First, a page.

Joshua Arap Sang

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Kenyan vice-president William Ruto on the first day of his ICC trial in September 2013 (Photo: Flickr/ICC-CPI)
18 April 2016 by Stephanie van den Berg, The Hague (The Netherlands)

Since judges threw out the case against Kenyan vice-president William Ruto and broadcaster Joshua arap Sang at the International Criminal Court (ICC) earlier this month there has been a lot of discussion that the case could somehow provide a script for other defendants on how to evade justice. In the Ruto Sang case the judges by majority agreed there was not enough evidence to continue with the trial but refused to acquit instead vacating the charges, leaving the possibility for the prosecutor to come back to the case if they find additional evidence. The decision to discontinue the case amid prosecution complaints of witness interference, follows the withdrawal of charges against Kenyan president Uhuru Kenyatta in March this year where similar accusations were made [IJT-172-176].

IJT spoke to Dov Jacobs, associate professor at Leiden University and a longstanding ICC observer who also works as a legal consultant before the court, about the ruling and its implications.

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13 April 2011 by Thijs Bouwknegt

Luis Moreno Ocampo landed at Nairobi’s Jomo Kenyatta airport in May 2010 to listen to victims of the violence that swept Kenya three years ago. While there he pledged that by Christmas he would file charges against six ring-leaders and try them in two cases. 

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14 September 2011 by Judie Kaberia

As the first three of the ‘Ocampo six’ soldiered on through the tough, painstaking and crucial journey of defending themselves against allegations of crimes against humanity last week, many Kenyans have high hopes that the International Criminal Court (ICC) process has opened a window of delivering justice for the 2008 post-election violence.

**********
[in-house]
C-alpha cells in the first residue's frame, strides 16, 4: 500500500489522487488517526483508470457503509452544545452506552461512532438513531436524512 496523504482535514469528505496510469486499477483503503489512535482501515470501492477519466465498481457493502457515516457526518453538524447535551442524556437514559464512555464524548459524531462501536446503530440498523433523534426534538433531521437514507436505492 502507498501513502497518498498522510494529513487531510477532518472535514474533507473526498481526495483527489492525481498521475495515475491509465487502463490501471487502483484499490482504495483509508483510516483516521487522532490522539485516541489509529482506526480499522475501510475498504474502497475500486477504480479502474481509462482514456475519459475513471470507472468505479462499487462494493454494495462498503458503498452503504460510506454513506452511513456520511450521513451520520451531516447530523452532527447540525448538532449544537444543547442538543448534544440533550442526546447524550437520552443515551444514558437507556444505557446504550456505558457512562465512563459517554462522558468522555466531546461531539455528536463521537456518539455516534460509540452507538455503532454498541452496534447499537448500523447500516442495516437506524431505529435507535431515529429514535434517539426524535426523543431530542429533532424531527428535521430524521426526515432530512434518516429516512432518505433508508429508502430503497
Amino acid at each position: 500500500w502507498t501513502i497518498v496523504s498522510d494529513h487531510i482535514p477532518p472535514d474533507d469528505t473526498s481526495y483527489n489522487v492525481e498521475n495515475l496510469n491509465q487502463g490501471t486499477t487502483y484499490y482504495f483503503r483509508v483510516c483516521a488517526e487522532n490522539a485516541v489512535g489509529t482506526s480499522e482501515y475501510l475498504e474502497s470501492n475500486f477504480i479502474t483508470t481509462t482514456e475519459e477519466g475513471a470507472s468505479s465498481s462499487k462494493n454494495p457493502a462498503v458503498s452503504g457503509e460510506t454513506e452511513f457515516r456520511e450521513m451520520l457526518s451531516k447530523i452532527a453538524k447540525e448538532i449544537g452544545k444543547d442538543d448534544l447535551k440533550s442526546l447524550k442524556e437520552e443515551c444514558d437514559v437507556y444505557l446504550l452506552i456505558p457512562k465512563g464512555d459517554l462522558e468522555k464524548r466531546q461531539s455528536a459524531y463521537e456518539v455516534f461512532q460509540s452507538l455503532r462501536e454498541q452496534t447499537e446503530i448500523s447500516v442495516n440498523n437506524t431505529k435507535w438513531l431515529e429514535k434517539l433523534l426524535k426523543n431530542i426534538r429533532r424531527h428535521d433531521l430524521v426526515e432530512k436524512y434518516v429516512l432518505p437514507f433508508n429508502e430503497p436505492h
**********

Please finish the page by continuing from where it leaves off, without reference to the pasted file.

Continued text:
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28 September 2011 by Thijs Bouwknegt

Uhuru Kenyatta is sure his file at the International Criminal Court does not contain anything that implicates him in crimes against humanity. “We go to The Hague in the full expectation that justice will prevail and the truth emerges. We are innocent,” he said ahead of a series of hearings that may bring him to trial. 

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12 October 2011 by Judie Kaberia

The just-concluded confirmation of charges hearings against six Kenyans at the International Criminal Court are having an increasing impact in Kenya ahead of presidential elections in 2012. The six face charges over crimes committed during the post-election violence in Kenya in 2008.

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ICC Prosecutor Fatou Bensouda during the October 2014 status conferences concerning the status of cooperation between her office and Kenya (Photo: Flickr/ICC-CPI)
25 March 2015 by Tjitske Lingsma, The Hague (The Netherlands)

This article examines the value the International Criminal Court is increasingly placing on digital data and other technology as a way to reduce reliance on witness testimony. It completes a series by Tjitske Lingsma on the challenges faced by the ICC's Office of the Prosecution. The first article looked at its problems with witnesses [IJT-176] and the second, with intermediaries [IJT-177].

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02 February 2011 by Linawati Sidarto

Radio journalist Joshua Arap Sang was the only non-politician among the six Kenyans named by the International Criminal Court in December as the alleged masterminds of the country’s post-election violence. Experts, however, warn against comparisons between Kenya’s Kass FM and Rwanda’s notorious RTLM.